I was just exclaiming about how I should go bold one morning when I opened the newspaper only to find a cornerside headline, ‘Studies show haircuts taken over a course of two years prolong life by 7%.’
“That’s interesting,” said Mr Right. “I read another report and the statistics said haircuts prolong one’s life by 8% after one year just the other day. So which is it, 7 or 8?”
“Whatever the case,” I remarked, “you have to be sure that something is amiss by the sheer statistics of studies conducted and reports printed.”
“Yes,” started Mr Right. “Such articles and reports are sometimes found wholesale in local newspapers, lifestyle magazines and occasionally, the scientific periodical. They keep the scientists busy, the journalists productive, the editors happy, the owners rich, the subjects poor and the public misinformed. Regardless, there are some articles that genuinely attempt to convey the right information.”
“I get what you mean,” said I, remembering. “For example, there was a good piece by a popular columnist who mentioned how it is often a nightmare for certain folks – the young, the young at-heart, the young-at-mind and the stylish – to have even one haircut in the first place. They go into the barbershop looking good, almost certain they will come out having lost most of their certainty. This is in part because the barbers refuse to listen to instructions and so the customers never know how to communicate the way they want to look.”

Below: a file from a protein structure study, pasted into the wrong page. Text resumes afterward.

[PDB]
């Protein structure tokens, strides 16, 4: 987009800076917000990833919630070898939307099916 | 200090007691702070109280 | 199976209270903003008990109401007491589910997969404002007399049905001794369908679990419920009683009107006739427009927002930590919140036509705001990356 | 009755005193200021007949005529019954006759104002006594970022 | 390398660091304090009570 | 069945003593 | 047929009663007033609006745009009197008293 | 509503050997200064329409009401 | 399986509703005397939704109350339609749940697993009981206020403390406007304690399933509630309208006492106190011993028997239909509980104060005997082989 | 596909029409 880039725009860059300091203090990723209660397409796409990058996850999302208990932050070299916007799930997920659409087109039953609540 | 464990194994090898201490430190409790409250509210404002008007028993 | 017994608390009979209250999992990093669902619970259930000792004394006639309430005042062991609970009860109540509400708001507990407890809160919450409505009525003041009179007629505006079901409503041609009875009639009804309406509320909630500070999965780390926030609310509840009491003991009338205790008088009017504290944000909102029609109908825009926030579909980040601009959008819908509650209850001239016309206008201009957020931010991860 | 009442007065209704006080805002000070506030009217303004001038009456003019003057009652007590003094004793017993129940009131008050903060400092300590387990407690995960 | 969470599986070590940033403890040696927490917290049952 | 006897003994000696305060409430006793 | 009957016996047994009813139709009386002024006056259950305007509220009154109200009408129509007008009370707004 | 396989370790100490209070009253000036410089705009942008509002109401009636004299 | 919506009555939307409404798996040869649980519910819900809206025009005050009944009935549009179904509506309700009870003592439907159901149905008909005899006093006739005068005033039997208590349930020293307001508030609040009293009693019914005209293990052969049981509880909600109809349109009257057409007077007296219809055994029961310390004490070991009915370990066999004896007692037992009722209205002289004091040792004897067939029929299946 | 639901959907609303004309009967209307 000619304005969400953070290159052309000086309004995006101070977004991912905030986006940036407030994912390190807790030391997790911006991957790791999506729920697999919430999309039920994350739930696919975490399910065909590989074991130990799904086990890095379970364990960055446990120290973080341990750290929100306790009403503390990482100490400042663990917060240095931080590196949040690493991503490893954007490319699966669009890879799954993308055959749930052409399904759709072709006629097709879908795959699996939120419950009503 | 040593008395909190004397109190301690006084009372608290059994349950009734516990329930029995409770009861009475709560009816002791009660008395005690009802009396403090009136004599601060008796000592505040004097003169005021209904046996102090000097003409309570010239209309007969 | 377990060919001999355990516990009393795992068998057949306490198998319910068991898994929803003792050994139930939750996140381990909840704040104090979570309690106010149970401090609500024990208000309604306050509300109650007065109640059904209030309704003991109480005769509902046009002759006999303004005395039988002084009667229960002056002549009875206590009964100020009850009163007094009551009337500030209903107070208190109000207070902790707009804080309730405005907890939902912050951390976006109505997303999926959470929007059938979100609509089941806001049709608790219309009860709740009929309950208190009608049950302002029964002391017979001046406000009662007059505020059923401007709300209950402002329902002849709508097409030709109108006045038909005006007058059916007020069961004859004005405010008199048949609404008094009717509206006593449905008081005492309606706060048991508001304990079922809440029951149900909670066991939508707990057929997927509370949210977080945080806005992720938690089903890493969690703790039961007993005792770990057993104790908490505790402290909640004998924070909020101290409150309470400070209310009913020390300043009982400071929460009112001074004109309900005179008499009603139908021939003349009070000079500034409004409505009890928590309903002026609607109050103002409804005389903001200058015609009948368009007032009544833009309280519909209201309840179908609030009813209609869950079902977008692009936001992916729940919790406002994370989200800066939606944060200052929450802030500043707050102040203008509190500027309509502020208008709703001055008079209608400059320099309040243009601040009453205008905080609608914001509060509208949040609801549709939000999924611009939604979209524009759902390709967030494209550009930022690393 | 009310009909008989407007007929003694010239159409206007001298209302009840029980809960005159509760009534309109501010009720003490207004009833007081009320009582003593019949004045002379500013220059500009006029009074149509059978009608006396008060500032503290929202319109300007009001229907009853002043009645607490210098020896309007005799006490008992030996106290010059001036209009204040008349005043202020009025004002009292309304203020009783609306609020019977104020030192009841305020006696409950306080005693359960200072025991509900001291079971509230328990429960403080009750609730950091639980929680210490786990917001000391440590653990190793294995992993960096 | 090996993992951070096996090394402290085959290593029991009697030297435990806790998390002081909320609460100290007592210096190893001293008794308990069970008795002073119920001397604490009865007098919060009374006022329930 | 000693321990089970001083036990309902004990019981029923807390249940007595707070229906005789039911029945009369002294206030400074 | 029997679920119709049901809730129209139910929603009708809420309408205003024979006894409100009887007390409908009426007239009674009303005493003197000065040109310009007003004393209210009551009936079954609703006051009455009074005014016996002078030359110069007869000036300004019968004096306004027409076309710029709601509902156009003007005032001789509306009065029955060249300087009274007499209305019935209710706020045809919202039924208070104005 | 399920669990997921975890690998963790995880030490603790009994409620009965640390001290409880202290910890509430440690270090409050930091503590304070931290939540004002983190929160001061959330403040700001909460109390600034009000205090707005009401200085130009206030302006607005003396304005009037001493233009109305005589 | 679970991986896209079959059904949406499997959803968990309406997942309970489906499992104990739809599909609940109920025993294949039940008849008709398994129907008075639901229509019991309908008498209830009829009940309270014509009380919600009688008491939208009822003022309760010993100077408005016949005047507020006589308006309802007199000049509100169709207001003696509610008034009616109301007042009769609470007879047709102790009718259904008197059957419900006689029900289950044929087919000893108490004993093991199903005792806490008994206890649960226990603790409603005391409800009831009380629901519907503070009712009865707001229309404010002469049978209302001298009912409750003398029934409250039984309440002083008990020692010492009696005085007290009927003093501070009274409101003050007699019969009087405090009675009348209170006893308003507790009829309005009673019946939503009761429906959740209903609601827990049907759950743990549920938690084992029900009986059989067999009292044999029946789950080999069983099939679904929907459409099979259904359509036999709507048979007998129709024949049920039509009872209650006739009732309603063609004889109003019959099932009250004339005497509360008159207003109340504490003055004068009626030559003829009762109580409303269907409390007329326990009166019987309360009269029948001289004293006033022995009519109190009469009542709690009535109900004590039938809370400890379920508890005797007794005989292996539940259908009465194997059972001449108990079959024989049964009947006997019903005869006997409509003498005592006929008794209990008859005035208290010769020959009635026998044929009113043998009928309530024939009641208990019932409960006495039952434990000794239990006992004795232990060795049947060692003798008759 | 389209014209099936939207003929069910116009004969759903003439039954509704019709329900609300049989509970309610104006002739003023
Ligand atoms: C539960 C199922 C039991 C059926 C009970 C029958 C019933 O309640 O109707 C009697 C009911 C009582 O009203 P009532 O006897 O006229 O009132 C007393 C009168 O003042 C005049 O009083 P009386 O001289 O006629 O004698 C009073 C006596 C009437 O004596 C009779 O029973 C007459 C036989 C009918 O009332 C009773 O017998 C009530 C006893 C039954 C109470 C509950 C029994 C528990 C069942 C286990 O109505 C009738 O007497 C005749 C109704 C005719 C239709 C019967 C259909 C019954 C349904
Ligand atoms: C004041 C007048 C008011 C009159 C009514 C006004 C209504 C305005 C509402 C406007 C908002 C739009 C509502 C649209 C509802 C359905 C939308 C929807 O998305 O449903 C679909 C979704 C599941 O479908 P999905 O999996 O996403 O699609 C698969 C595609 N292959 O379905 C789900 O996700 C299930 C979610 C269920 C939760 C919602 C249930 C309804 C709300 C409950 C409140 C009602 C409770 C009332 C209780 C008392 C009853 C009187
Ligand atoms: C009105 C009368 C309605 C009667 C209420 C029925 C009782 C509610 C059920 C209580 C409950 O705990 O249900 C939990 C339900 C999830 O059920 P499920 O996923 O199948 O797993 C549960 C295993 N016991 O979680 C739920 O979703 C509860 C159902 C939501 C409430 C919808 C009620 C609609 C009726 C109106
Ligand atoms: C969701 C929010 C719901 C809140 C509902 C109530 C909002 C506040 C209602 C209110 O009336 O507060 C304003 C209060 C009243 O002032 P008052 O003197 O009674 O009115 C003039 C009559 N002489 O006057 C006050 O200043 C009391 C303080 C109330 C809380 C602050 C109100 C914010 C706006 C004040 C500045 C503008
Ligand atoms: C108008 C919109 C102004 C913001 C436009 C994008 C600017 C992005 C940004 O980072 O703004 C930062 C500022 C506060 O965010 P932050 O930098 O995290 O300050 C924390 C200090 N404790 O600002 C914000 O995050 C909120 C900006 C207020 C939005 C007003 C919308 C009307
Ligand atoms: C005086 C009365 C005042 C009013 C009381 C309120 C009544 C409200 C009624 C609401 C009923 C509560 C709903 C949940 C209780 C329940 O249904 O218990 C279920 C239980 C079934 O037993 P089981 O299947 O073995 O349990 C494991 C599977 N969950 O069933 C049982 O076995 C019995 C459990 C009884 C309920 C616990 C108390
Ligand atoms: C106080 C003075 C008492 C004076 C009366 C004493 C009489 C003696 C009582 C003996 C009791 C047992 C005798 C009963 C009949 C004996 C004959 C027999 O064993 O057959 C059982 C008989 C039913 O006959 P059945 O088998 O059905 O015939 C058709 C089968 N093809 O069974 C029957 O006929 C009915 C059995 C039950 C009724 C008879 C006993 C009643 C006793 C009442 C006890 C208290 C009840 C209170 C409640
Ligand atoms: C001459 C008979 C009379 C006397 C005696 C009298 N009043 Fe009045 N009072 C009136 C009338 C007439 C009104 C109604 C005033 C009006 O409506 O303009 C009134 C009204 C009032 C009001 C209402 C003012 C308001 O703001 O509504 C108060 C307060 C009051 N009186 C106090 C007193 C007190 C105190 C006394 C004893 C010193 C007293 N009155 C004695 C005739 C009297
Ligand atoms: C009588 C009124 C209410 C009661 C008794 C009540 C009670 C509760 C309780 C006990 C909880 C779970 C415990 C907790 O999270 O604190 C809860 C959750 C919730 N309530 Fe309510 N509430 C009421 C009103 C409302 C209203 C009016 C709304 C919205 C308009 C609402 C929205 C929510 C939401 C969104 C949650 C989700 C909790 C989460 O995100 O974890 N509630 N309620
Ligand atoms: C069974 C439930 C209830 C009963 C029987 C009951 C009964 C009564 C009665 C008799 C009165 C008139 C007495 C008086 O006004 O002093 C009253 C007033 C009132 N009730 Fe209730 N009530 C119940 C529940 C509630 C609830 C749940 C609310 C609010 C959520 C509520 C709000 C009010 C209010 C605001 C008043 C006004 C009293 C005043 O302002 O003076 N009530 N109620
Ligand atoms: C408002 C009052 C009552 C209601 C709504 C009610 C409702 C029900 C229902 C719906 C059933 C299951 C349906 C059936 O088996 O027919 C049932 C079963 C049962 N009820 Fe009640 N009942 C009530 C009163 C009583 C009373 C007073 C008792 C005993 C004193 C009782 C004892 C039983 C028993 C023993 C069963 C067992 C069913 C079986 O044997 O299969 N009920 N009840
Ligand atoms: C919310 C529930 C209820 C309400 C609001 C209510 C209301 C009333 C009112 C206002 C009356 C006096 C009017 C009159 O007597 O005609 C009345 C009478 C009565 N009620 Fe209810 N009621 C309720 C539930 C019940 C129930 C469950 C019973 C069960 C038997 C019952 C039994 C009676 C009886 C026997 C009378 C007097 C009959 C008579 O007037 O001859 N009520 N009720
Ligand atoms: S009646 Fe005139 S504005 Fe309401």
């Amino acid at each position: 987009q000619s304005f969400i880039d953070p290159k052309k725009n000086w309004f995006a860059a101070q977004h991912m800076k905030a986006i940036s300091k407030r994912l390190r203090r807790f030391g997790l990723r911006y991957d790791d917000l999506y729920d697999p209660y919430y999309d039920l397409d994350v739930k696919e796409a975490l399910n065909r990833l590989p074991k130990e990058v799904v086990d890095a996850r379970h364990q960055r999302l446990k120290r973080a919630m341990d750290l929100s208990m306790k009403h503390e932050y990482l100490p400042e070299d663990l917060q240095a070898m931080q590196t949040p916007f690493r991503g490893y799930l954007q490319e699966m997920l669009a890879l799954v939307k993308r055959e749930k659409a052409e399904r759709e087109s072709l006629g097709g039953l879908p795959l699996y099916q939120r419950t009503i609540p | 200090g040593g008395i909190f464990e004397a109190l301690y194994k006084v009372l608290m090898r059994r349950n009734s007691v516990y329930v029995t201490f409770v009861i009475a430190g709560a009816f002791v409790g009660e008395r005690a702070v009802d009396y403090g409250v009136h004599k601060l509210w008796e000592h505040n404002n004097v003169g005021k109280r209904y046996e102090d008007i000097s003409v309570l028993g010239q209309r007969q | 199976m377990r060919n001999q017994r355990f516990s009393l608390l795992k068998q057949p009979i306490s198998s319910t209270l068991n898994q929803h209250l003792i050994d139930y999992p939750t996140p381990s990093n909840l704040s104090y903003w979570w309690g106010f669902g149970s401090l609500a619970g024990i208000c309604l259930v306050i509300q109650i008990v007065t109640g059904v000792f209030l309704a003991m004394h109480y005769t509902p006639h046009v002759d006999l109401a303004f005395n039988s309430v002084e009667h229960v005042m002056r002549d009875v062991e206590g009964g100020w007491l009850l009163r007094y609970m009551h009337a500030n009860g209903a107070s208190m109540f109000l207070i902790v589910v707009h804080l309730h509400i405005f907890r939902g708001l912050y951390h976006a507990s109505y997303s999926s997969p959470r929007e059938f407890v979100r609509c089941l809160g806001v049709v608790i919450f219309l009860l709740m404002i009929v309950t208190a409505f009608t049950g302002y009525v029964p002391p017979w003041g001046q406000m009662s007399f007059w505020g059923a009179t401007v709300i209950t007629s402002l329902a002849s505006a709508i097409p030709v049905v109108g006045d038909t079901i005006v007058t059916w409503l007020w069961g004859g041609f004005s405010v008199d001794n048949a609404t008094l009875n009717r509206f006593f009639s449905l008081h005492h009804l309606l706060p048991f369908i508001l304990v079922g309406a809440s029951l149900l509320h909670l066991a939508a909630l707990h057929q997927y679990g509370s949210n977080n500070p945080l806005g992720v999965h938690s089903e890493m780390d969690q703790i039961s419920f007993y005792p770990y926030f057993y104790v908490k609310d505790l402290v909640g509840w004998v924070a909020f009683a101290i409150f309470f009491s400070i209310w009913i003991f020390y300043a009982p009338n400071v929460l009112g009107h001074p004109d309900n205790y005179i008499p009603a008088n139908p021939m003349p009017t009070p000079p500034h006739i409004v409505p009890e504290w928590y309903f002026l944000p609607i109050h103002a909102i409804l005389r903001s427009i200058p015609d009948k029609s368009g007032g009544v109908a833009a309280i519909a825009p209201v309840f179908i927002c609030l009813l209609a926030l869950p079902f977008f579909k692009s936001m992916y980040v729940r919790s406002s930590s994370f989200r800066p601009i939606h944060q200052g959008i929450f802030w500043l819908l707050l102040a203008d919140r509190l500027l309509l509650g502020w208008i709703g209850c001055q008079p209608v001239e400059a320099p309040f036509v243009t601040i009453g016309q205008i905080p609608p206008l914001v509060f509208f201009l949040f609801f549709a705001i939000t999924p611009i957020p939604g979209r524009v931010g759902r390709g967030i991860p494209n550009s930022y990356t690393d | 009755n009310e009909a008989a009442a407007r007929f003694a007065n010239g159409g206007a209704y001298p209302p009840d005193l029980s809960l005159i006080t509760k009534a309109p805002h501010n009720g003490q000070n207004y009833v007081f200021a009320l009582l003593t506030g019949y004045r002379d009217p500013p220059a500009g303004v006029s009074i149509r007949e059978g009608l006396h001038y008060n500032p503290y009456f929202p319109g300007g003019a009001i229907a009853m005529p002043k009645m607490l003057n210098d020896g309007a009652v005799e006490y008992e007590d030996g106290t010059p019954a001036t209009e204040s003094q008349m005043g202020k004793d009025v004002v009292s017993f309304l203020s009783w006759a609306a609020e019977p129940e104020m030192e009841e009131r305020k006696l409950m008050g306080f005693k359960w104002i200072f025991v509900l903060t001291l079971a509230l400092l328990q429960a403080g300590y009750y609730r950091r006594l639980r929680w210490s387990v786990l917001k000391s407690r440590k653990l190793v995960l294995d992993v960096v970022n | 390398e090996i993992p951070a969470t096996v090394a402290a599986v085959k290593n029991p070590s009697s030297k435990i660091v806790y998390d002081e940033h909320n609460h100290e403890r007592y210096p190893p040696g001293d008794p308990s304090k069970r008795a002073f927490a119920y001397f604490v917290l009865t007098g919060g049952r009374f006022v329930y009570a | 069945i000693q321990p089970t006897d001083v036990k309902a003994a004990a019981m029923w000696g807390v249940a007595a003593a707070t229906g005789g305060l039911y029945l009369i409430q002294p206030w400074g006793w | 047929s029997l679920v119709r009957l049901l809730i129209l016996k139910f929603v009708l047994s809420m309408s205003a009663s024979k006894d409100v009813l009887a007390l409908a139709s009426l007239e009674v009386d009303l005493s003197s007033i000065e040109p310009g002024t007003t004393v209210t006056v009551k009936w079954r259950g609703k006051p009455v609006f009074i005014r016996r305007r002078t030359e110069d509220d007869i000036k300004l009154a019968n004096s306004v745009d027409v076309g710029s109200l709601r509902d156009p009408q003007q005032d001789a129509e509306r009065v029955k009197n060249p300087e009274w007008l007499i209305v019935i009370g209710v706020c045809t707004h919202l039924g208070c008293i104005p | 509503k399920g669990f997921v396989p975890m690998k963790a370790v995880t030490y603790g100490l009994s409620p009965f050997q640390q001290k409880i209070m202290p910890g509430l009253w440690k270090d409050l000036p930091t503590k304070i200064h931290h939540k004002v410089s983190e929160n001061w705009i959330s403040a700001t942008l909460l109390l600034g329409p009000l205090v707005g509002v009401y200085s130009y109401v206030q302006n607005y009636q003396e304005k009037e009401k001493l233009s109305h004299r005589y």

Mr Right continued, “As a result, they don’t know how they will look until they open their eyes after their hair is mercilessly chopped off in a way that can only be described as ‘utmost barberic’; knowledge passed down through rough times in families when father and son were at each other with scissors.”
“Indeed, that might actually disprove the theory that haircuts extend one’s lifetime. It surely cannot when the barberee suffers so much stress,” I added.
“As a result of which the hair might fall off by itself, anyway,” Mr Right grinned.
“It might be the hairiest paradox to say that the boldness of a man lies in being bold enough to grow some hair, only to be unfashionably balded again.”
I thought and said, “Yes, that’s true. Do you think barbers know anything about this? Might they claim against these hair-raising accusations?”
“Perhaps. Statistically, few of the barbers from foreign lands ever read the newspaper. They might, however, if such shambled practices are truly not an extension of their hair,” Mr Right said importantly.
“They really sound like a bare-headed lot. What are the numbers for those who do read the newspaper?”
“I don’t know, but let’s go ask a magazine journalist to see if he would dare to bet his hair with a barber on the issue of these statistics…”
Image credits: freedigitalphotos.net / Phaitoon